What are Dependent, Independent Variables, Control and Experimental Groups, and Controlled Variables

Students often find it difficult to understand what an independent and dependent variables are in an experiment. They also struggle with what a control group, experimental group and controlled variables are. Once you understand what each is you’ll realize there is nothing to be confused about.

What are independent and dependent variables:

The terms “independent” and “dependent” already give you a clue as to what they are. The dependent variable depends on the independent variable. Think of the dependent variable as the “result” of something. The independent variable is the “cause” then.

Let’s use an example. Let's say you have a fish tank and your fish are dying every day. You realize that you recently started feeding your fish Walmart brand fish food and that’s what is causing them to die.

Here, the result is the fish dying. In other words, your dependent variable is the fish dying. The cause of their dying, Walmart fish food,  is the independent variable.
The independent variable does not depend on anything.

Dependent variable-” the result”: fish dying
Independent variable-” the cause”: Walmart fish food

In science, an independent variable is a variable that is manipulated in an experiment in order to observe its effect on a dependent variable.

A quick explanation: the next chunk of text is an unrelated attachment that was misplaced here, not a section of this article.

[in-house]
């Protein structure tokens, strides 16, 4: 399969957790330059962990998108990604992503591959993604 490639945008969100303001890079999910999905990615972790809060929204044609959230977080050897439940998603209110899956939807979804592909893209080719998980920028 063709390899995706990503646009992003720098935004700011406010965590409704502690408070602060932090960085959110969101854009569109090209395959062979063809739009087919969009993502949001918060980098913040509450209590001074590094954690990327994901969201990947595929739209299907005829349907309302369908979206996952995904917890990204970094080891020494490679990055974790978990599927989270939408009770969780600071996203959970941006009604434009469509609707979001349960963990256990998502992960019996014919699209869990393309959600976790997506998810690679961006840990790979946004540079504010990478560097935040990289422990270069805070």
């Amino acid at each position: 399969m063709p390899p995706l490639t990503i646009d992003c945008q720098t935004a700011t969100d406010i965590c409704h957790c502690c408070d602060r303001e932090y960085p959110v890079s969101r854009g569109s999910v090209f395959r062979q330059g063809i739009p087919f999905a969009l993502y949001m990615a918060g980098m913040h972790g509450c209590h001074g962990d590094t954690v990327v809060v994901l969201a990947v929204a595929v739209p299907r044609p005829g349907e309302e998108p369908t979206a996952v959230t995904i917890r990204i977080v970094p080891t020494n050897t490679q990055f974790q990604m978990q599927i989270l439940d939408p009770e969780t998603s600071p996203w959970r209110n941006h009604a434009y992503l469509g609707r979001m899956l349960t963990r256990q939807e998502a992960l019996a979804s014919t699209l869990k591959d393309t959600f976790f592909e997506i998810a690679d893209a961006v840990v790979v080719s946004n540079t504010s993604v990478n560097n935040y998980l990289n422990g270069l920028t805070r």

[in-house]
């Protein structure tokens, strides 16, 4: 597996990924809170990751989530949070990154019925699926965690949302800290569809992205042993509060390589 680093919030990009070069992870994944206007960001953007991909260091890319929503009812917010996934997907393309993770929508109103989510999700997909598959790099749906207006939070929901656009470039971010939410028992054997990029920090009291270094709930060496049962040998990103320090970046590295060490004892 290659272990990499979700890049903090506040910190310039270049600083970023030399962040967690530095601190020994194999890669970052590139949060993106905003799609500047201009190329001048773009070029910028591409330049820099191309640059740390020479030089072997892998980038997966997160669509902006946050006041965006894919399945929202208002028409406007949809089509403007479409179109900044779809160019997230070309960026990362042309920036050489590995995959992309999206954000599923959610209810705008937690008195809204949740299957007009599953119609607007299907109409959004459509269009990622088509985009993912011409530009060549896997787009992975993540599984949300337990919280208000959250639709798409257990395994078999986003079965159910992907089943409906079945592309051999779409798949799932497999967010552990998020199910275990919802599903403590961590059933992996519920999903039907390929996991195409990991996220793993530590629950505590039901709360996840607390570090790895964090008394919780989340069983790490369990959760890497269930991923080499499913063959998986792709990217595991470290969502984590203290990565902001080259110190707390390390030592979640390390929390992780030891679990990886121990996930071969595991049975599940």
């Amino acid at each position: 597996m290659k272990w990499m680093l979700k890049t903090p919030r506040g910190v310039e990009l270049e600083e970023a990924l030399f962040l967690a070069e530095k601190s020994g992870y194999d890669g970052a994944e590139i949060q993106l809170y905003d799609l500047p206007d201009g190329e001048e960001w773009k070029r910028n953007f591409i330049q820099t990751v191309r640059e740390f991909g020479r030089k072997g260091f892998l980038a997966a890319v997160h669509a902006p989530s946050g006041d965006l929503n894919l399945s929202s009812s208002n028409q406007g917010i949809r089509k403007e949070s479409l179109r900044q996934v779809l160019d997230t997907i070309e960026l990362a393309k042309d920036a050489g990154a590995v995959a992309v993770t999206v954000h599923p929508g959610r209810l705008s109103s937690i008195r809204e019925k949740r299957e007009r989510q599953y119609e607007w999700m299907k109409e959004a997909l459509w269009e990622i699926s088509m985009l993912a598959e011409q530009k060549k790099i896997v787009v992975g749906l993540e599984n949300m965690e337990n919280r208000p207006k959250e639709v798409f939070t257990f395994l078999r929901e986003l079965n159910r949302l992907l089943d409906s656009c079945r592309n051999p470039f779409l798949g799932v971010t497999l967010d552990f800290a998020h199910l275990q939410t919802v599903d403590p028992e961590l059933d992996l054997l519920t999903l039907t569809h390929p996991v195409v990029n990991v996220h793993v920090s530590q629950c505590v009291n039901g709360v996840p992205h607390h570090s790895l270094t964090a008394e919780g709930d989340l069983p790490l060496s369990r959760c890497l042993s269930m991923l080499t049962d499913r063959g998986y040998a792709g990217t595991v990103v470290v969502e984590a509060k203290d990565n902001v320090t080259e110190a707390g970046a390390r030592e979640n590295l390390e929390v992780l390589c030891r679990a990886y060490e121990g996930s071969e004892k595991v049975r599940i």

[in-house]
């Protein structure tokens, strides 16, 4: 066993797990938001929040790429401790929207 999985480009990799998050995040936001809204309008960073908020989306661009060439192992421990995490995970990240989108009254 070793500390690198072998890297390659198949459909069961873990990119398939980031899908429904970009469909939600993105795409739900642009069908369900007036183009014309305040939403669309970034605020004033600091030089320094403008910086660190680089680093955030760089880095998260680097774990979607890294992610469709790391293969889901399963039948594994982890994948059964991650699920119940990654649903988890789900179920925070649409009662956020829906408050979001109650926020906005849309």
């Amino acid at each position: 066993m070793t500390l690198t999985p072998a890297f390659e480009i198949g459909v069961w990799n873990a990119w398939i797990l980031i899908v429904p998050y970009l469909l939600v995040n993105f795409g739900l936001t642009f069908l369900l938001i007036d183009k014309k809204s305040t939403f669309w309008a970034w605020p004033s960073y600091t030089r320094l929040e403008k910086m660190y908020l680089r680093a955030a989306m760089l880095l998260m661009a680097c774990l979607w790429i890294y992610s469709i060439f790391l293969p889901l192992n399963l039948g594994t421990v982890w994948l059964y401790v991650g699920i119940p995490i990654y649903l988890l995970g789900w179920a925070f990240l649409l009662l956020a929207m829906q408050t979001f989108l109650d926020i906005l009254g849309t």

Now that we understand what dependent and independent variables are lets move to the next three concepts.

What is a control group, experimental group, and controlled variables:

A control group is a group in an experiment that serves as a benchmark to compare the results of the experimental group. The control group is usually not exposed to the treatment or manipulation being tested.

An experimental group is the group in an experiment that is exposed to the treatment or manipulation being tested. In other words the experimental group receives the independent variable. The results of this group are then compared to the results of the control group.

Controlled variables are any factors that are kept constant during an experiment. This is done to ensure that any differences in the results between the experimental and control groups can be attributed to the independent variable being tested.

Lets revisit our fish situation. We will now test if it is truly the Walmart fish food that is killing the fish. We will divide our fish into two groups: the control group and the experimental group. The experimental group will receive Walmart fish food (the independent variable), the control group will receive the fish food you had been using before you switched to the Walmart brand. Your controlled variables could be a number of things: keeping the same temperature in both tanks, keeping the light levels, oxygen levels the same in each tank.

Having controlled variables rules out any potential chances of error. When you keep all conditions (other than the manipulation-fish food) constant you can conclude that your results are due to the fish food and not anything else.

You run your experiment for a week and note the results. Results can be measurable or quantitative i.e. how many fish died. Results can also be qualitative or observable i.e. the fish were more active. If at the end of the week more fish in the experiment group die you can conclude that it is indeed your suspected independent variable (the Walmart fish food) that is causing the fish to die.

Amna Qureshi